Campagnolo Wi-Fli: Wide range gearing

It's great how far derailleur drivetrains have come. To compare, my vintage bike Mr Ramen has a  customised 13-26 7 speed cassette and 48/32t chainrings, it had reasonably small jumps between the cassette sprockets and had a reasonably low gear of 32x26t (although I wish it was lower when I was riding in the Alps) however it was missing much of a top end which meant just coasting down most of the big hills.  The thing is that there was always a penalty, you either have a good spread of gears and big jumps or a narrower spread and smaller jumps, never both without having to go to the complication of a triple crankset.  I've never really liked the complexity or the poorer shifting of them.   Fast forward to today and 11 speed drivetrains are still only found on higher end bikes, however they are offered by Shimano and SRAM instead of just Campagnolo.

Initially when I bought my Campagnolo Athena groupset, I had quite different intentions for it.  It was attached to a lightweight skinny tyred racing bike which was mostly used for training and bunch riding quite briskly.  The 50/34 crankset and the 11-25t 11 speed cassette gave very nice closely spaced gears and still had a relatively good bottom gear which was fine for climbing.  However things change.  Since building Phil, my all purpose Genesis Croix de Fer, I have been wanting a lower bottom gear.  Partly for climbing and partly for off-road riding which is now possible on this bike.

What gears?
Firstly let's look at the current gearing situation as it was.   I've put together two charts comparing my gearing, units are in Gain Ratios.  If you look below you can see the 11-25t cassette has no percentage changes in gear over 12% and on average they are about 9% which a still quite decently low 2.7.  The closeness of the gears is quite nice, combined with the Ultra-shift shifters which allow downshifting up to 5 gears with one stroke makes it very quick and easy to find the right gear.  However I was finding off-road the 2.7 bottom gear was insufficient, particularly when going through heavy mud or other obstacles.  Also the 2.7 was a tad high when climbing up steeper gradients.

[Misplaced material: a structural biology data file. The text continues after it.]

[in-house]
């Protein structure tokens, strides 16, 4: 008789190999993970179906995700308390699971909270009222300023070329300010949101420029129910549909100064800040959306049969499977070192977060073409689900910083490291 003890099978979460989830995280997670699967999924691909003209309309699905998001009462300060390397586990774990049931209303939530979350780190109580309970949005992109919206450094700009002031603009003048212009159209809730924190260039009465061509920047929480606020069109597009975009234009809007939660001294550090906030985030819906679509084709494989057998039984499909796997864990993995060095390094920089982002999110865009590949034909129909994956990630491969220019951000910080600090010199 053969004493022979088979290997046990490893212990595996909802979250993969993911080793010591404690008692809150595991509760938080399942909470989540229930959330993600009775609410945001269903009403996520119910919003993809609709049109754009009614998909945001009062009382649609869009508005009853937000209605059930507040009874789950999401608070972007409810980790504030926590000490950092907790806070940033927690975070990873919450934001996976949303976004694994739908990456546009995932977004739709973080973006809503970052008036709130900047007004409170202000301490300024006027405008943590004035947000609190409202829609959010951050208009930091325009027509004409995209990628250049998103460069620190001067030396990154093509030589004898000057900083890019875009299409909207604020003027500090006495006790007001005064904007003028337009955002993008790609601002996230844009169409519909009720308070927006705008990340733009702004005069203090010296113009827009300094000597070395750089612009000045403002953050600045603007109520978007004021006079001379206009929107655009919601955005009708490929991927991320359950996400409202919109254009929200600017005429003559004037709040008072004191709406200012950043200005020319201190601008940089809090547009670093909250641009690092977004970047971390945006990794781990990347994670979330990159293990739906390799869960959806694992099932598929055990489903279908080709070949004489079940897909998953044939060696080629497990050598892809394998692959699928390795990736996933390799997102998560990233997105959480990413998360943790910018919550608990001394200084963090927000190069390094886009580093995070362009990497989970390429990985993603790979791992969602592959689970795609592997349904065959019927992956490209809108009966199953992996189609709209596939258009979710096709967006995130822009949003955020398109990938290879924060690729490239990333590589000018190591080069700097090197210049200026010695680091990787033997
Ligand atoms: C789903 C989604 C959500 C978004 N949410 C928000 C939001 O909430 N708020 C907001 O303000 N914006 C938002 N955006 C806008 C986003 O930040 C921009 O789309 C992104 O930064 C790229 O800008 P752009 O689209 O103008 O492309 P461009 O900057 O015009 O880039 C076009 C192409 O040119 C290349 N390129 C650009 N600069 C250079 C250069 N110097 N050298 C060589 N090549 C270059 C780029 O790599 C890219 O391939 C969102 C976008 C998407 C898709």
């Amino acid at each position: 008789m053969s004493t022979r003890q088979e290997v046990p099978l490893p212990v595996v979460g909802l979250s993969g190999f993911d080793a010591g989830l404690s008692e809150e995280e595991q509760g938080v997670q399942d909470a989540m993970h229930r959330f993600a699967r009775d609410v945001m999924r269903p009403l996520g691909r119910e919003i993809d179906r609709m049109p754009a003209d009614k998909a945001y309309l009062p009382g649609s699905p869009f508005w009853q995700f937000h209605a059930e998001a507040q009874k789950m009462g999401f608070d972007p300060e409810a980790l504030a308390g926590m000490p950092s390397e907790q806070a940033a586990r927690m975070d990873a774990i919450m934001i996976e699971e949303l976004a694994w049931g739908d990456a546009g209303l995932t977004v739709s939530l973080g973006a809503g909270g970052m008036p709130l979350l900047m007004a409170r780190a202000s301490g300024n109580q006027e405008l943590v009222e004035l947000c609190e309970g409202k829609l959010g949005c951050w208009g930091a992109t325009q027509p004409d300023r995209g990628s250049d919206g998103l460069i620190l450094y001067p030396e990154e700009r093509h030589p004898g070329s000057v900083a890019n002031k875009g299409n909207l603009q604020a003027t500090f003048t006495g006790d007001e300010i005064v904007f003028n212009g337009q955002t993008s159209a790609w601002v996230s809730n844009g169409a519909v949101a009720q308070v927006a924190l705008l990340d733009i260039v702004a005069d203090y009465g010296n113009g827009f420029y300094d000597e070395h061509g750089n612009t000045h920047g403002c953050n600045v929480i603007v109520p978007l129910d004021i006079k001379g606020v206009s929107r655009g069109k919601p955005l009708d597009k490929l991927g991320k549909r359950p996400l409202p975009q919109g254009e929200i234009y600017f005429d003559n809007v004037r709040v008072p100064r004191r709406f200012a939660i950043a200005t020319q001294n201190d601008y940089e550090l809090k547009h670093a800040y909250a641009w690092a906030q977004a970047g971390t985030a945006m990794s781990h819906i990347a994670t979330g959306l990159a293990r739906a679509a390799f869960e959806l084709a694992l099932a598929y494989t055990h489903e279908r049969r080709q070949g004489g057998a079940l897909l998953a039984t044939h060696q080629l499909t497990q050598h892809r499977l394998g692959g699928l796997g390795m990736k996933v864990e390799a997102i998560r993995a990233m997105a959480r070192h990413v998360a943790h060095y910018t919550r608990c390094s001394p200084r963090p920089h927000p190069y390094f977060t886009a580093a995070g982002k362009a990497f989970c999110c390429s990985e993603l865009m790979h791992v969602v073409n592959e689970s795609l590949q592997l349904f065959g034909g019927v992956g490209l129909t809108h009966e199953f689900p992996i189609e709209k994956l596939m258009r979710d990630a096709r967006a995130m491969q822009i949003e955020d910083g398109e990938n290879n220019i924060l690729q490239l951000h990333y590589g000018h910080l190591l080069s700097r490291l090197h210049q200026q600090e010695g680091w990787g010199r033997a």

The solution to this was to swap out the rear cassettte for a lower ranged one, however the lowest cassette available from Campagnolo is a 12-29t.   The cost of this cassette is a bit exorbitant at about £100, so I decided to go down a different route.  Generally 11 speed cassettes and chains are interchangeable between brands so I decided to go for a Shimano 11-32t 11 speed cassette, specifically the 105 CS-5800 model which is their base level 11 speed offering.  This came in at a much more reasonable £28...  Shimano does also have MTB cassettes which go even lower, however this would come at the cost of bigger jumps between the gears.

Before pulling the trigger I tested the gearing in my chart below.  There are two 14% jumps and a 13% jump, however most of the others are quite close and the bottom gear is now a nice 2.1 which is about a 26% lower gear than previously.  Also the overall gearing range is wider at 433% as opposed to the previous 337% which is significant.  Being able to have this gearing range and also have relatively close ratios would have been wishful thinking only 10-20 years ago.  A typical 10 speed 11-32t cassette will have 11-13-15t small sprockets which all have quite big jumps inbetween them.  The 11 speed 11-32t cassette as you can see has one tooth jumps in the smallest 4 sprockets, 11-12-13-14t which is the same as the 11-25t cassette.

Installation and some more maths
Now onto the installation... Firstly the challenge was being able to have sufficient chain tension with such a wide gearing range, this comes down the chain wrap.  The job of the derailleur is not only to change gear but to keep sufficient tension on the chain to stop it from falling off.   The derailleur needs to keep enough chain tension in the small chainring small sprocket combination but also be able to give enough chain to allow a big chainring/big sprocket combination.  The way to figure this out is to do some simple maths.